Chapter 7 Bankruptcy New Jersey: 3 Things You Need to Know

Consider a few essential things if you're considering filing for bankruptcy in New Jersey.
Information in this article does not constitute legal advice, it is for informational purposes only, and may not constitute the most up-to-date information. Readers should contact their attorney for advice on any particular legal matter.
  1. Determine if you qualify for Chapter 7 bankruptcy and determine how much it'll cost.
  2. Explore alternatives to Chapter 7 bankruptcy.
  3. Be familiar with all the need-to-know information about filing a Chapter 7 bankruptcy in New Jersey.

This type of bankruptcy is standard, so you can utilize many resources to learn more about it.

You can use the New Jersey Chapter 7 Calculator below to estimate your qualifications and how much it might cost.

Now, let's jump into why Chapter 7 bankruptcy is widespread.

1) How Chapter 7 Bankruptcy Works

Generally, two main concerns come to mind when filing bankruptcy:

  1. How quickly will a Chapter 7 discharge the debt?
  2. How much will a Chapter 7 cost to file?

When comparing different ways to get out of debt, Chapter 7 bankruptcy is usually the cheapest and fastest option compared to Chapter 13 bankruptcy, debt negotiation, debt management, and debt payoff planning.

What is the Time Frame of Chapter 7?

In New Jersey, you can usually get a Chapter 7 bankruptcy discharge in as little as 120 days or four months.

When filing, you may hear the term "no-asset, " meaning you don't own any houses or other assets exceeding the New Jersey bankruptcy exemptions. This may be an excellent option if you have no assets and are looking for a fresh start.

How Much Does It Cost To File?

Across the nation, a Chapter 7 bankruptcy typically falls between $500 and $3000. However, the cost can vary depending on where you're filing. Even within New Jersey, the cost can differ depending on location. For example, if you file in Paterson, you may pay around $1,375 in attorney fees, whereas in Newark, you may pay about $1,170.

It's important to note that the bankruptcy filing cost can be reduced if you qualify for a filing fee waiver. Check out the New Jersey filing fee waiver for more details.

How Do I Qualify For Chapter 7 Bankruptcy?

Chapter 7 bankruptcy is designed for those who cannot repay some debts. However, before you can file, you must go through an income evaluation to see if you qualify for a Chapter 7 bankruptcy.

Unsecured debts are debts that don't have any collateral attached to them. So, if you file a Chapter 7 bankruptcy, you can discharge medical bills, personal loans, certain old income tax debts, ancient utility bills, credit card debts, and most personal judgments. A Chapter 7 bankruptcy is, essentially, a fresh start.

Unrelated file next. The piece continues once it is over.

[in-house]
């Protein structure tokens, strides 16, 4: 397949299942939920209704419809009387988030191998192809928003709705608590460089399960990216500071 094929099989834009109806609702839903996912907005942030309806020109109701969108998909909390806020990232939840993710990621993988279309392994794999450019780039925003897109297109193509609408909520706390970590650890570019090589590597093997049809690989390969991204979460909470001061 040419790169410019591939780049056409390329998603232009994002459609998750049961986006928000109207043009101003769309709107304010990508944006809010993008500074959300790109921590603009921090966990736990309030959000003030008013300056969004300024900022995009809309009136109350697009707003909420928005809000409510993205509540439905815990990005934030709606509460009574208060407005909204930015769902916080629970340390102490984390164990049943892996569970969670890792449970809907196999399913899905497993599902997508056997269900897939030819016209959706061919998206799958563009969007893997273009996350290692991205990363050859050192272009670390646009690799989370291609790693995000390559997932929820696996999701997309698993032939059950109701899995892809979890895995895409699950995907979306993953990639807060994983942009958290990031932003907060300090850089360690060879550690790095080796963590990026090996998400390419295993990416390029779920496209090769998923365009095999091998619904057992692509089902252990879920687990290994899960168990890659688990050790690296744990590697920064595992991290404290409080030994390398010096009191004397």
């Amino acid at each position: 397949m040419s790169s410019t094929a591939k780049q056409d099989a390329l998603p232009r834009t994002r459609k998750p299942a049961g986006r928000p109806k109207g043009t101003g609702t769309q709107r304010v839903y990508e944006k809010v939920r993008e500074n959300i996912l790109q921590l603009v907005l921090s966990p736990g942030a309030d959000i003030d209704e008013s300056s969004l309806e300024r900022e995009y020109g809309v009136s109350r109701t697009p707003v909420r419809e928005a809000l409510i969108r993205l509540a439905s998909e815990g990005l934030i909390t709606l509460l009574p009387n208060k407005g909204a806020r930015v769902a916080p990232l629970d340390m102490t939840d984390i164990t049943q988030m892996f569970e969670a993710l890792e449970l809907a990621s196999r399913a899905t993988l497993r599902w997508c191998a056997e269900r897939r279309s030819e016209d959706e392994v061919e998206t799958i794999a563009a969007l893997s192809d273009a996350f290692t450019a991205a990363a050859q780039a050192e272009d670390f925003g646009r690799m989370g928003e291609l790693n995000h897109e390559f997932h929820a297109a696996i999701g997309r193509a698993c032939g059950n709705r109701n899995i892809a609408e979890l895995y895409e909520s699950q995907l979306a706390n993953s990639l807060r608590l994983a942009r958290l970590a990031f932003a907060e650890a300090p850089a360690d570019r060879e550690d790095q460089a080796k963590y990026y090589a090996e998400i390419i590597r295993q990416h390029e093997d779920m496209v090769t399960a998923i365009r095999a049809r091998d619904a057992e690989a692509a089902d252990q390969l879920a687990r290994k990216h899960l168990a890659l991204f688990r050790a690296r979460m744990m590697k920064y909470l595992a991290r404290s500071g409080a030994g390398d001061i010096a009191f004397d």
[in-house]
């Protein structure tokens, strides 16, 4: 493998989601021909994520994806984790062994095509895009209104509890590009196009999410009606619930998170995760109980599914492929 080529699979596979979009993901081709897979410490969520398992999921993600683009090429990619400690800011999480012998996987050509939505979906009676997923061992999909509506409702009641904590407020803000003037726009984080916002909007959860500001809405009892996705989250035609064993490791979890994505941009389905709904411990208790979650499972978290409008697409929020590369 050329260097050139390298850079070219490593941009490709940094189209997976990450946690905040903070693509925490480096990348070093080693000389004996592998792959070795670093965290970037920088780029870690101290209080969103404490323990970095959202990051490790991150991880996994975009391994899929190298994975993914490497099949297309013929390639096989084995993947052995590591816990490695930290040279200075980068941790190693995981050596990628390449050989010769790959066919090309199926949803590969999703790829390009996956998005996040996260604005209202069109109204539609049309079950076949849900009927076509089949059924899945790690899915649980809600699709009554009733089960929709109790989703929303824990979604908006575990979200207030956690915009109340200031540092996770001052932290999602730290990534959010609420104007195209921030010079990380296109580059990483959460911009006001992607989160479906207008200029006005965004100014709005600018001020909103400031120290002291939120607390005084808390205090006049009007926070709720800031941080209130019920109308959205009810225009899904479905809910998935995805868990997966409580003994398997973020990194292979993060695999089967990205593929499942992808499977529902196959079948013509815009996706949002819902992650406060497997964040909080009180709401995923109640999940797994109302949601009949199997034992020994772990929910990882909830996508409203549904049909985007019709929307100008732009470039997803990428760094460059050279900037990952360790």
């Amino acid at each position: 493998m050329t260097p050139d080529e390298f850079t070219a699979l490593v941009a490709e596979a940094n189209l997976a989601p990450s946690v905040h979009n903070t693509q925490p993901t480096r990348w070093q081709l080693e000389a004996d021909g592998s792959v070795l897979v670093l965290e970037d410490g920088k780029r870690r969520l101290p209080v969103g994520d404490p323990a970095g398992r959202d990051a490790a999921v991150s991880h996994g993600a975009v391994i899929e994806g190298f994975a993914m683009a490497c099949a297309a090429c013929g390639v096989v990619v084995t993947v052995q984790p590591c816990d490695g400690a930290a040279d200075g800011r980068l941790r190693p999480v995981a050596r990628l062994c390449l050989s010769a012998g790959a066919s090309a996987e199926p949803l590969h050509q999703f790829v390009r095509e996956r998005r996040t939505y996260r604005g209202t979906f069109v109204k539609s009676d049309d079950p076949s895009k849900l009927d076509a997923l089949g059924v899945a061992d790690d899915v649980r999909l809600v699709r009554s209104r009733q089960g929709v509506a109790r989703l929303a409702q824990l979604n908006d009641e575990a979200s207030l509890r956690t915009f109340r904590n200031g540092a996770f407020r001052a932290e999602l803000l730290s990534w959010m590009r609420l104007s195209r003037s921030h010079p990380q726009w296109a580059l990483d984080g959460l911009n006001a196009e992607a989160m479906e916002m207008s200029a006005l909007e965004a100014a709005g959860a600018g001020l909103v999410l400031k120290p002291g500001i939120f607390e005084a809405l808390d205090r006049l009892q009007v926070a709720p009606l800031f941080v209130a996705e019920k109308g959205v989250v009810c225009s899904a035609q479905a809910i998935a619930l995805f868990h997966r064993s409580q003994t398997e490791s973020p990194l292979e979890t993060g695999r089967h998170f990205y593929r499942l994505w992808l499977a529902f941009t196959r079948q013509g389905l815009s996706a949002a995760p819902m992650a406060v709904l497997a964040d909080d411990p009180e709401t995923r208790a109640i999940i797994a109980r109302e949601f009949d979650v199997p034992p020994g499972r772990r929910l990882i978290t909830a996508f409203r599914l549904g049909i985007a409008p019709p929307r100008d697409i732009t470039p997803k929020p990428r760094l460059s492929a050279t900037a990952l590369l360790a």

However, there are some downsides to a Chapter 7 bankruptcy because it can stay on your credit report for up to ten years, making it harder to get loans or credit in the future. Plus, not all debts can be wiped away. Child support, alimony, and student loans are usually not eligible for discharge.

Filing for bankruptcy is a complex process, so research and consult a professional to see if it's the best option for your situation.

What happens to secured debts in Chapter 7?

Secured debts are debts you owe that are backed by the collateral of an asset, for example, a car loan or mortgage. If you need relief for secured debts, Chapter 7 might be able to help. But here's the catch: you'll have to hand over the asset to the creditor, and they will have to accept the asset as payment in full for the amount you owe.

Now, look deeper into how you can qualify for Chapter 7 bankruptcy.

IMPORTANT: The New Jersey Means Test

The Bankruptcy Means Test calculates your average monthly and yearly income. The test compares your household income to the median income of other households in your state.

If your average or median income is lower than the New Jersey median income, you might qualify for a bankruptcy discharge, which would wipe out the debts. To determine if you're eligible for Chapter 7 bankruptcy, you can use this free New Jersey Chapter 7 Bankruptcy Means Test Calculator.

What if My Income Exceeds The Chapter 7 Means Test?

You can take a two-part test (called the Means Test) to see if your income is higher than the average income in your state. It's not a simple pass or fail test, so even if you don't meet the requirements in the first part, there's still a chance you can qualify for Chapter 7 bankruptcy by passing the second part.

Chapter 7 Bankruptcy Income Limits for New Jersey

The New Jersey median income figures for the Means Test are adjusted occasionally based on the IRS and Census Bureau data. If you're filing for bankruptcy in New Jersey on or after November 1, 2023, here are the latest New Jersey median income numbers for bankruptcy cases:

# of PeopleAnnual Income

For any additional member, add $9,000 to the annual income. Stay up-to-date on these thresholds through the U.S. Trustees website or by taking the New Jersey Chapter 7 Bankruptcy Calculator.

Understand New Jersey Bankruptcy Exemptions

Bankruptcy exemptions protect a certain amount of equity so that you can keep your high-valued assets. However, if these exemptions don't cover your property, it may be sold in a Chapter 7 liquidation case. In a Chapter 13 case, any non-exempt equity in your property can increase the amount you have to pay in your bankruptcy plan.